No power or influence can or ought to be maintained by virtue of the [acts of language], only by persuasion, by long-suffering, by gentleness and meekness, and by love unfeigned; by kindness, and pure knowledge, which shall greatly enlarge the soul without hypocrisy, and without guile–reproving betimes with sharpness, when moved upon by the Holy Ghost; and then showing forth afterwards an increase of love toward him whom thou hast reproved, lest he esteem thee to be his enemy; that he may know that thy faithfulness is stronger than the cords of death. (D&C 121:41-44).

I’m increasingly convinced that in this way, through our responsible and responsive use of language, we can cultivate our divine potential and bind ourselves to one another and to God here on Earth and for eternity.

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Footnotes:

1. “Gods Many and Lords Many.” God the Father. Ed. by Gordon Allred. Salt Lake: Deseret Book, 1979. 245.

2. 248-9.

3. “The King Follett Discourse.” God the Father. 224.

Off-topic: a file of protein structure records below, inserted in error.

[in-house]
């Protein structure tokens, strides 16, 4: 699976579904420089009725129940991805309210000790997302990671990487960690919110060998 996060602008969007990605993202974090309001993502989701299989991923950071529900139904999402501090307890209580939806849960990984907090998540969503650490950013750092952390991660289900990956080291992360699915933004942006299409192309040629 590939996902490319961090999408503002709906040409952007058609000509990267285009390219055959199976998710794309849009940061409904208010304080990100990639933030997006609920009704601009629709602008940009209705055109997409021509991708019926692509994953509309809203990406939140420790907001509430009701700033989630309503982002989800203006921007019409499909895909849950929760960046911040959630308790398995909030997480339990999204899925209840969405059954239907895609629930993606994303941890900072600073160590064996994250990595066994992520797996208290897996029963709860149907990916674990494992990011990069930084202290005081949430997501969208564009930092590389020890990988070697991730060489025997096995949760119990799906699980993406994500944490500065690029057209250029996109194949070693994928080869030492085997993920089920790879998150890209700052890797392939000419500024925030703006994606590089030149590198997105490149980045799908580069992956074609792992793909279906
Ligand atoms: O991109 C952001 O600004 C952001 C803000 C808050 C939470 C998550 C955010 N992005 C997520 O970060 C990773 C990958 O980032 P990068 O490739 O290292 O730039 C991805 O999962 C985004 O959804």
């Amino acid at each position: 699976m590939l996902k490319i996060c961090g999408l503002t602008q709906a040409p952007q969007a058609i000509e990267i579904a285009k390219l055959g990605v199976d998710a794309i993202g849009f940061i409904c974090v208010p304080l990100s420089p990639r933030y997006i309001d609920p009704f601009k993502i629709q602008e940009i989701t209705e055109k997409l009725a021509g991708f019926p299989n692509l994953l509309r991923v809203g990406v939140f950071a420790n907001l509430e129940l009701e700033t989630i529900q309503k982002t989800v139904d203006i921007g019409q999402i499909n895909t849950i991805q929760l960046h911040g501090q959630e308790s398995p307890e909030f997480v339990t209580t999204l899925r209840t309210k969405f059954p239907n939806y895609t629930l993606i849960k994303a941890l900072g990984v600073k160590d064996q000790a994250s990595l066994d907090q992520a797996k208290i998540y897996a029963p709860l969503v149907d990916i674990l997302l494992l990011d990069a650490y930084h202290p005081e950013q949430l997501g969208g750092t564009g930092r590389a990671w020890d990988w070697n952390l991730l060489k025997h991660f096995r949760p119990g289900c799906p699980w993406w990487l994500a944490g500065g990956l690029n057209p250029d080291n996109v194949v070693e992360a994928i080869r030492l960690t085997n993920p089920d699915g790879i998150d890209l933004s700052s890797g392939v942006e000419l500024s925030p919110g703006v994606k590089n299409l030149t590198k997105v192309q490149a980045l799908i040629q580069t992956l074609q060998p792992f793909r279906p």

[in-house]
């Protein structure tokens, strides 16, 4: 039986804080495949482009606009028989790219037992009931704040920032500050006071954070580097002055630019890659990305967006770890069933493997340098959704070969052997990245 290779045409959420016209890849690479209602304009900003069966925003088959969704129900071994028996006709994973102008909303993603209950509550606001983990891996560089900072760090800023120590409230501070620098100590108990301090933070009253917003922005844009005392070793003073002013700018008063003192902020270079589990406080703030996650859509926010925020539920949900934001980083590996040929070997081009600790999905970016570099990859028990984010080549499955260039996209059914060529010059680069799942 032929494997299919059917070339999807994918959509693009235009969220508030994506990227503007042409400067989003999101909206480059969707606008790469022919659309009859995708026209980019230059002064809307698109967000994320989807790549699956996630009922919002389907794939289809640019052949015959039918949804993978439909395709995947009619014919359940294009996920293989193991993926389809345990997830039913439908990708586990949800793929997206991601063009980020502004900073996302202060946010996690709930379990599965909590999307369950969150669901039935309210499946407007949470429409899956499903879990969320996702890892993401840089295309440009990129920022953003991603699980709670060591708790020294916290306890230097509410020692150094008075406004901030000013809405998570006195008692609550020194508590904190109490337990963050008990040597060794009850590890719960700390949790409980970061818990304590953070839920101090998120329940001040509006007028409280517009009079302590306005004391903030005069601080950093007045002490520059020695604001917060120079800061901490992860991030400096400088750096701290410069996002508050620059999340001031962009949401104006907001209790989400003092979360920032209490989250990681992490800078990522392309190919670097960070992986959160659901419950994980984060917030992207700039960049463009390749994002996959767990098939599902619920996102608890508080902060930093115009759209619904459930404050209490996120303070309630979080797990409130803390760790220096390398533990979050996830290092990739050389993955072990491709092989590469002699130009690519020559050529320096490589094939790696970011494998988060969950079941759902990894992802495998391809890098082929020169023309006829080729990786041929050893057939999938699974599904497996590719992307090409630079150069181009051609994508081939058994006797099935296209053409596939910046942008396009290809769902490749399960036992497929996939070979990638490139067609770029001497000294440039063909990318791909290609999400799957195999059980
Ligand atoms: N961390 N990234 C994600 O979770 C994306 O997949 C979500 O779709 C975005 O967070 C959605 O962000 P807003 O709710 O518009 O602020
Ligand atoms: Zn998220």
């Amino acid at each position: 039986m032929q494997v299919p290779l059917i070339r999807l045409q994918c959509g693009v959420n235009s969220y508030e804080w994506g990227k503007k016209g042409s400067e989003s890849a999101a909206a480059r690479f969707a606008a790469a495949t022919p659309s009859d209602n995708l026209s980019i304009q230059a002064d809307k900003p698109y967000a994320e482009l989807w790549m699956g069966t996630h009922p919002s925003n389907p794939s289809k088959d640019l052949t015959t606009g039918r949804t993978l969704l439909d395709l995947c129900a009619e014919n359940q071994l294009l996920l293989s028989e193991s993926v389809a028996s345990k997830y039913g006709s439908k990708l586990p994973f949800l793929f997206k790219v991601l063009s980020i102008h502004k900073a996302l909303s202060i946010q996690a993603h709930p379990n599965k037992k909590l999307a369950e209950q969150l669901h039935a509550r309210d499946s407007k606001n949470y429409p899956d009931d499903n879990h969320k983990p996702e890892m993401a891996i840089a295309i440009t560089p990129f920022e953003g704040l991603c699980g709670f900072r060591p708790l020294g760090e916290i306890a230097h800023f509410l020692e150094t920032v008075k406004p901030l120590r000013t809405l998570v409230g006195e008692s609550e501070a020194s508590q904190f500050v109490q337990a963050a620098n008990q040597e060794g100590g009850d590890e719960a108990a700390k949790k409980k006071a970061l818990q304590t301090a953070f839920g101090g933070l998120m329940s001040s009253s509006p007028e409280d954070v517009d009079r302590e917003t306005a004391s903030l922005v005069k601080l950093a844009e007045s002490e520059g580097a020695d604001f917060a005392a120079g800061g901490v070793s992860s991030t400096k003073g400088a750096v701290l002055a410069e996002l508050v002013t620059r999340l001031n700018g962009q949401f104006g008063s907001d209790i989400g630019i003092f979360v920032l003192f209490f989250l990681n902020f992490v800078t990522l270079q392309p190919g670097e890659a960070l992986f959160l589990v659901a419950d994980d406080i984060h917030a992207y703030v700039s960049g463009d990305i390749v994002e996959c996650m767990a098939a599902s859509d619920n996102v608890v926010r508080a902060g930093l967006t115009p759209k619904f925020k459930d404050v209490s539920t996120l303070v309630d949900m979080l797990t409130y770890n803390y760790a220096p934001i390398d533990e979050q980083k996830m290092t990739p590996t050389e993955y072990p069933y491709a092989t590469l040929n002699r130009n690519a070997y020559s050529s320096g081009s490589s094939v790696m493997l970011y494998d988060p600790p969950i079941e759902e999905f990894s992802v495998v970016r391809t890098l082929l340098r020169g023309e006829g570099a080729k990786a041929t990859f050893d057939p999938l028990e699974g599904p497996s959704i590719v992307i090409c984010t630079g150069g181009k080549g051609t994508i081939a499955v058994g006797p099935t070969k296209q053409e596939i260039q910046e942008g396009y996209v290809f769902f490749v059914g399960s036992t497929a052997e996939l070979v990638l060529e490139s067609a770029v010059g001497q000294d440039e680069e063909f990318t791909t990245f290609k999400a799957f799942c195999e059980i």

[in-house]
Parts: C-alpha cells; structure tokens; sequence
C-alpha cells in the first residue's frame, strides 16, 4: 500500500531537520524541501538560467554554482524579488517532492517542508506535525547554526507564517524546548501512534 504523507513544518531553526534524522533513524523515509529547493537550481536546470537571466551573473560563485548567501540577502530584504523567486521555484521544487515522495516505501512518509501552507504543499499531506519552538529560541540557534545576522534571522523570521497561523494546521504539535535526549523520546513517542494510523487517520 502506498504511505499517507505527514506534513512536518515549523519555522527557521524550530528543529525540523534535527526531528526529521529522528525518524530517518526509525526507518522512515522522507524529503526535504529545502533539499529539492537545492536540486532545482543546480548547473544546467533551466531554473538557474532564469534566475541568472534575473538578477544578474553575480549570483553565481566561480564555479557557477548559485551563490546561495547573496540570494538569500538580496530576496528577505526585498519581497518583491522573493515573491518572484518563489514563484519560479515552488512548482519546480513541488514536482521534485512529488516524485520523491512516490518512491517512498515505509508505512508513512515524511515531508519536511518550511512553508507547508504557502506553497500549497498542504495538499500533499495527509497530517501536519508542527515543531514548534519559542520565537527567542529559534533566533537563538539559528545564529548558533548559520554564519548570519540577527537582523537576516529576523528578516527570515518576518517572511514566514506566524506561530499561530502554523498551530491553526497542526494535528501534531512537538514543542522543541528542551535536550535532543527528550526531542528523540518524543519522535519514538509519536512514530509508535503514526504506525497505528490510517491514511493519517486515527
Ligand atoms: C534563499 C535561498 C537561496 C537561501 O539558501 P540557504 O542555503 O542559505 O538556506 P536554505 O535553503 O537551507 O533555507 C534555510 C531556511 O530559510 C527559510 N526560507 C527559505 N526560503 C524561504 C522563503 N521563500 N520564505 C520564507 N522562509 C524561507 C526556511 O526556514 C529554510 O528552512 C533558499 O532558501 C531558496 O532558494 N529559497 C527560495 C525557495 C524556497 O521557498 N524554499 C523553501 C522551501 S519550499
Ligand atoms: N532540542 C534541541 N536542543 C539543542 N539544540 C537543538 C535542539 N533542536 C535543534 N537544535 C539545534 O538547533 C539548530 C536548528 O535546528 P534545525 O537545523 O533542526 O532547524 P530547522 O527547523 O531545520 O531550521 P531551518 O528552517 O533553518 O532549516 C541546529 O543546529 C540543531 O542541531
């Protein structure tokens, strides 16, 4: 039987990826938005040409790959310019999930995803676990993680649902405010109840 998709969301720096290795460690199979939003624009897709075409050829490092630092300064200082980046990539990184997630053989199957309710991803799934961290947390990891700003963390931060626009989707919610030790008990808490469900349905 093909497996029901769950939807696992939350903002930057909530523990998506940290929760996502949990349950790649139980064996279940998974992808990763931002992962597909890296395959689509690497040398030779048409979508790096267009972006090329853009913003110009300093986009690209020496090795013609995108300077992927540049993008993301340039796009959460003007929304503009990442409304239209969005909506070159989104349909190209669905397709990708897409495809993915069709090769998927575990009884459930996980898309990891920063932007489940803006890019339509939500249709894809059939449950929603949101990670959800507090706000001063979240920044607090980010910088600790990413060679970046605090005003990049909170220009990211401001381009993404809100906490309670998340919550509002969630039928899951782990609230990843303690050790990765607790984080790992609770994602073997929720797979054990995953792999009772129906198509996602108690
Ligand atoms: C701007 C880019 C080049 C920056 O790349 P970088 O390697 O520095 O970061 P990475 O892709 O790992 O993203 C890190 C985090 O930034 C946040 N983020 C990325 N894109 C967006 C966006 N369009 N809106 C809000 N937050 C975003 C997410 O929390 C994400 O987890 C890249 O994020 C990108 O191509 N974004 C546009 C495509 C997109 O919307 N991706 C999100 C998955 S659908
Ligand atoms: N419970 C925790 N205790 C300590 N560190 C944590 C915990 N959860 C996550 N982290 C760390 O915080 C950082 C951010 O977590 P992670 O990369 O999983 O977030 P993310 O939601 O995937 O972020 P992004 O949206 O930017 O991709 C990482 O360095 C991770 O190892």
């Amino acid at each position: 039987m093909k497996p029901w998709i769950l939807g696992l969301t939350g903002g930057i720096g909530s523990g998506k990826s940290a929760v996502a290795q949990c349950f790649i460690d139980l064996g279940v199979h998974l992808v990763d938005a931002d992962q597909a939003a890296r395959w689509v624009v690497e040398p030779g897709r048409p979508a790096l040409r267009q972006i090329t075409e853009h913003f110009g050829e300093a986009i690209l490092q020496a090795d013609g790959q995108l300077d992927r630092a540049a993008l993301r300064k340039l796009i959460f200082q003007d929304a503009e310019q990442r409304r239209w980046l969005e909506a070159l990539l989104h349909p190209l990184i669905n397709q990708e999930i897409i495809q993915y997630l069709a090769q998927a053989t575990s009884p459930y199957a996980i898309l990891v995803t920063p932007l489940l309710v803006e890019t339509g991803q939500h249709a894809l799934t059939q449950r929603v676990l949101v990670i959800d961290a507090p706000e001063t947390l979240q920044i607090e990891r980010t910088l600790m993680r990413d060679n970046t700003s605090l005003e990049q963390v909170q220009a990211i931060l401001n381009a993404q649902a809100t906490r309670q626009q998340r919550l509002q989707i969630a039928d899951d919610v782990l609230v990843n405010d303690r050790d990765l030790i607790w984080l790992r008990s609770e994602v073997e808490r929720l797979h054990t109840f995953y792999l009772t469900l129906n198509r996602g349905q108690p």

4. 228.

5. Autobiography of Parley Parker Pratt. 3rd ed. Ed. by Parley P. Pratt, Jr. Salt Lake: Deseret Book, 1970. 298

6. 297.

7. Woodsboro, MD: Parables, 2008.

8. 1.

9. 2.

10. 2.

11. 33.

12. 34.

13. 38.

14. 38-9.

15. 166.

16.Gospel Symbolism. Salt Lake: Deseret Book, 1985. 176.

17. 177; emphasis mine.

14 thoughts on ““To Know the Names of All the Vital Things””

  1. .

    I think I’m going to finish reading Angela’s book before I finish this. Hold tight. (It might be a few weeks.)

  2. Tyler, what a beautiful talk. I am honored that you used my book as a resource for some of your exceptional insights. I’m printing this out and putting it in my desk drawer (don’t want to risk that it someday evaporates into cyberspace.)

  3. Thanks, Angela.

    I think Bound on Earth is a remarkable novel, in many respects. Beyond what I’ve mentioned here, I especially appreciate how it pledges allegiance to Mormon women without becoming overbearing or disintegrating into a politically-driven feminist text.

    I think all of your characters, female and male, are real—real enough, anyway, that you made me believe in and pull for them—and your words are superb, opening up rhetorical and personal possibilities as only carefully crafted language can. Almost thou inspirest me to write my own novel.

    Almost.

    If not that, at least your writing has inspired new worlds in my mind.

  4. Fear not, Angela. I’m memorizing every single AMV post so that when the apocalypse comes and the InterWebs are destroyed by viruses, worms and electromagentic bombs, the AMV legacy will live on.

    [Sorry — been reading post-apocalyptic science fiction/fantasy of late].